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Section III: Korea and Southeast Asia
(Pages 256-259)
This section is about:
The cultural interaction
between Korea and China.
The blending of cultures
of India and China with
various countries in
Southeast Asia.
Much of what people
know about Korea and
Southeast Asia today
comes from the Korean
“Conflict” and Vietnam
War in the 1950’s –
North Korea is in the news
again quite a bit now.
Look at Main Ideas on
page 256.
There’s quite a building
on page 258 – what kind
of building is it?
Is a peninsula northeast
and right next to of
Has many mountains
(only 1/5 good farmland).
It does have a long
coastline – so it was good
for fishing.
It’s between China and
Japan, so both of them
have been an influence
on Korea.
Early History
In 108 BC, a Han (Chinese)
emperor invaded Korea – and
his people stayed for about 400
Between 300 and 600 AD, Korea
formed 3 kingdoms (which
sometimes fought with each
other and Japan and China).
After the Han Dynasty
collapsed, many refugees
(person who escapes to another
country) moved into Korea.
Missionaries also brought
Buddhism to Korea.
(Koguryo, Paekche, and Silla)
Unified Korea
Silla united Korea in 668 (with
help from China).
They conquered Koguryo and
Paekshe and forced the Tang to
By 900, Koryo challenged the Silla
and took control of the Kingdom.
The Koryo adapted most Chinese
styles and customs at this time,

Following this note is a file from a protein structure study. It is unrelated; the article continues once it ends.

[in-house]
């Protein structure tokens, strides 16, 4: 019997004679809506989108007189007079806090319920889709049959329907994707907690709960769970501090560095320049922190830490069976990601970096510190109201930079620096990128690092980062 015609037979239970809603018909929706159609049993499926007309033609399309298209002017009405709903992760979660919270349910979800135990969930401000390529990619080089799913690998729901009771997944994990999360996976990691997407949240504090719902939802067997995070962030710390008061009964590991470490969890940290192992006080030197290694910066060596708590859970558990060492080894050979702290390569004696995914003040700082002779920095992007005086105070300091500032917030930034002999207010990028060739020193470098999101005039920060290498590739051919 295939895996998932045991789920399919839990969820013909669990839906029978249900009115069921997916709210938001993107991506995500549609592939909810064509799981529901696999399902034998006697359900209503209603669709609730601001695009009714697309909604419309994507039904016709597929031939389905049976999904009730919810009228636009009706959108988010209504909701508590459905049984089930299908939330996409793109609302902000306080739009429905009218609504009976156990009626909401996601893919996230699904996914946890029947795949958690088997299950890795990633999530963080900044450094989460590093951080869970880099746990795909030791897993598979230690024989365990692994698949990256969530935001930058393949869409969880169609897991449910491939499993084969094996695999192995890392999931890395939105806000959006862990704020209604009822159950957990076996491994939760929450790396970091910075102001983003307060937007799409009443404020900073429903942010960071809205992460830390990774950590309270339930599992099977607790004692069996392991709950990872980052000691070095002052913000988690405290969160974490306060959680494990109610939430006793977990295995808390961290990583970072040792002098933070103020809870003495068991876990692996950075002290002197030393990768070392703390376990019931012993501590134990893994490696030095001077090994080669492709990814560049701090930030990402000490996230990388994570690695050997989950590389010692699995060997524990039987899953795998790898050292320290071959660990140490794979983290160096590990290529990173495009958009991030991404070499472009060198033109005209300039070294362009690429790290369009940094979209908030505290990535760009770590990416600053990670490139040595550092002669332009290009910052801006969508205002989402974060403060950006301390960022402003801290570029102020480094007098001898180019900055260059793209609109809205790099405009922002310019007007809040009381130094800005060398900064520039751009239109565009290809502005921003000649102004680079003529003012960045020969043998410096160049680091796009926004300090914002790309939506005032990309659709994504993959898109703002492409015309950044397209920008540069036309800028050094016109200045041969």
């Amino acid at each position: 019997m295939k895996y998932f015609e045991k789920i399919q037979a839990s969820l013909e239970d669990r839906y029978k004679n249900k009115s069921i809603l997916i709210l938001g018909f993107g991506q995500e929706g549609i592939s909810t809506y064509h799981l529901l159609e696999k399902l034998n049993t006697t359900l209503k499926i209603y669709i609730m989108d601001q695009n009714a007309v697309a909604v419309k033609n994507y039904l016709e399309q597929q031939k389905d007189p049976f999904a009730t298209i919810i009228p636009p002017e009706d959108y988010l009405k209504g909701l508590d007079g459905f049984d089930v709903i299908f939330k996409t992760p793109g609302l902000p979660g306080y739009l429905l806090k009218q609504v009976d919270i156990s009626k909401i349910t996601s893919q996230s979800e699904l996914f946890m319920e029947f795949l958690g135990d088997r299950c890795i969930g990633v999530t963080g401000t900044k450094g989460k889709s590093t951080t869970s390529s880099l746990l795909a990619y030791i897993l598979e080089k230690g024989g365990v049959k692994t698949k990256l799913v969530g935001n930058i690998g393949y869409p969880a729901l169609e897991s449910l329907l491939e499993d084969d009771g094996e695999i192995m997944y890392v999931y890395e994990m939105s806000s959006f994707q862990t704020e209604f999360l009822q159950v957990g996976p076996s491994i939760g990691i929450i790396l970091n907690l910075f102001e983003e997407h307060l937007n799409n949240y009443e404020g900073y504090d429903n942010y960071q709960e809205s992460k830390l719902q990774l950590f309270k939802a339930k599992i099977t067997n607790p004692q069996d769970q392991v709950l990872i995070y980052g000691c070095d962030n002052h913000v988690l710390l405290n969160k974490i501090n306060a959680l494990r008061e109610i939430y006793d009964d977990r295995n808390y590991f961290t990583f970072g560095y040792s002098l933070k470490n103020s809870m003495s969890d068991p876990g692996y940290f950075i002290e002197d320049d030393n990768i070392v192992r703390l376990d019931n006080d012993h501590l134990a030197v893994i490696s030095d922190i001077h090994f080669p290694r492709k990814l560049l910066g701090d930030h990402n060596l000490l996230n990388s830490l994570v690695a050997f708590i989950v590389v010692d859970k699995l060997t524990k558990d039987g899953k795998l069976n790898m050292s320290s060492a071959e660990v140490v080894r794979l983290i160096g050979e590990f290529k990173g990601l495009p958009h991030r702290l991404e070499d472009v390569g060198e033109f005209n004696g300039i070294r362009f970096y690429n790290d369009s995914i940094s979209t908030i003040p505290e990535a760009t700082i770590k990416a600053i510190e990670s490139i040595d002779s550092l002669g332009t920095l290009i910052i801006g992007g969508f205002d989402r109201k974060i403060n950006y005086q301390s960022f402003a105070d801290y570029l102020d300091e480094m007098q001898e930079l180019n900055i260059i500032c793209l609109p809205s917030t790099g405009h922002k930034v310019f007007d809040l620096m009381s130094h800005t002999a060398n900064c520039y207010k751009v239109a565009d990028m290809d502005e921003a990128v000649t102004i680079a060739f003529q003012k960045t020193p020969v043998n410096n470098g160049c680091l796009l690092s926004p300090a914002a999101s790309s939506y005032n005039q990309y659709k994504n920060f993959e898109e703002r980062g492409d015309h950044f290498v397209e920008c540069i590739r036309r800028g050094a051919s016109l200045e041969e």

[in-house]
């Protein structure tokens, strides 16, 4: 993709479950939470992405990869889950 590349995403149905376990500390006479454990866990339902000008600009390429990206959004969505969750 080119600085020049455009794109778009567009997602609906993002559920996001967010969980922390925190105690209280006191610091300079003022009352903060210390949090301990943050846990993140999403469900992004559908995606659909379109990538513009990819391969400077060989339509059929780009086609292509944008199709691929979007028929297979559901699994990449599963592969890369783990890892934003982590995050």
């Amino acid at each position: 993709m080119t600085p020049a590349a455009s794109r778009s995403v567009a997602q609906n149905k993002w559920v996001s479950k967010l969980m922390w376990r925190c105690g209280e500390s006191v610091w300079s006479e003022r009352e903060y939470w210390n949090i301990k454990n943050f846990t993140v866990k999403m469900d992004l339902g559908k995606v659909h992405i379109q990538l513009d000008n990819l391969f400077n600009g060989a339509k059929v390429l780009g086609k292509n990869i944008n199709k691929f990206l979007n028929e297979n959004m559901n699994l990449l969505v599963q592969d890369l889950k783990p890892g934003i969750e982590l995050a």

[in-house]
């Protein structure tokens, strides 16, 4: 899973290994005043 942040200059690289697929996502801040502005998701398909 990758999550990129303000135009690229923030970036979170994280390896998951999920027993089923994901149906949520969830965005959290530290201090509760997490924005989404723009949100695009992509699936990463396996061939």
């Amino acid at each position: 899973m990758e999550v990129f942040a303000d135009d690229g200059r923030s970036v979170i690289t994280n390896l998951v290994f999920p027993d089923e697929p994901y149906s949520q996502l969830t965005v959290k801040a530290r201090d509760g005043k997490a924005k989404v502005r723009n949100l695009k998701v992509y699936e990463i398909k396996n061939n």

including learning and arts
(porcelain and celadon – types of
In 1231, the _______________
started their invasions – and
although they let them keep their
culture, they still controlled Korea.
Yi Dynasty
Yi Songgye took over control in
1392 (the Dynasty lasted until
They adopted the Chinese
system of government (civil
service workers) and adopted
Confucianism (less Buddhism).
Korean people still spoke Korean
though – and used hangul
(Korean alphabet with symbols
for sounds). It was easier to
learn, so many Koreans learned
to read and write (Confucian
leaders didn’t like it though).
The Yi and the Japanese had
more wars than anyone else in
the area (for Japan, Korea was
one of the main ways to get to
Southeast Asia
Has one big peninsula
and several island
Many mountains, but also
river valleys and some
It’s also on some ancient
trade routes.
Has both an Indian and
Chinese cultural
Korean connection to Iran
Started about 2000 years ago
(as Nan Yue).
Many Chinese started settling
there about 111 BC (brought
Chinese ideas of arts and
learning – and introduced
Buddhism and Daoism).
Nan Yue broke free from
Chinese rule about 1000 AD.
Both the Mongols and the Ming
tried to conquer and control
Vietnam, but neither one
Today is Cambodia and Thailand
(Angkor was the capital city).
They were never really conquered
by any foreign nations.
There was an Indian influence
(missionaries, and trade brought
Indian writing, art, and
Began to unite about 500-600 AD.
The Khmer Empire’s greatest
achievement: the temple complex
of Angkor Wat (1100’s).
The empire slowly declined, and
by 1431, Angkor was abandoned
Indonesia today (Sumatra,
Java, Borneo, the Malay
Began to be a small power
by 600.
Was an important trade
route (exposed to many
cultures) and became a
center for Buddhism (until
1400 – Islam).
Because of where it’s
located (shipping lanes), it’s
been attacked many times –
By India and by the Mongols.
Borobudur (778 in Java) is
one of it’s more famous
Buddhist temples.
Burma (Myanmar) today.
1044: became a major
Buddhist center.
Was around for about
200 years – until the
Mongols invaded and
conquered Pagan.
When the Mongols left,
the country became split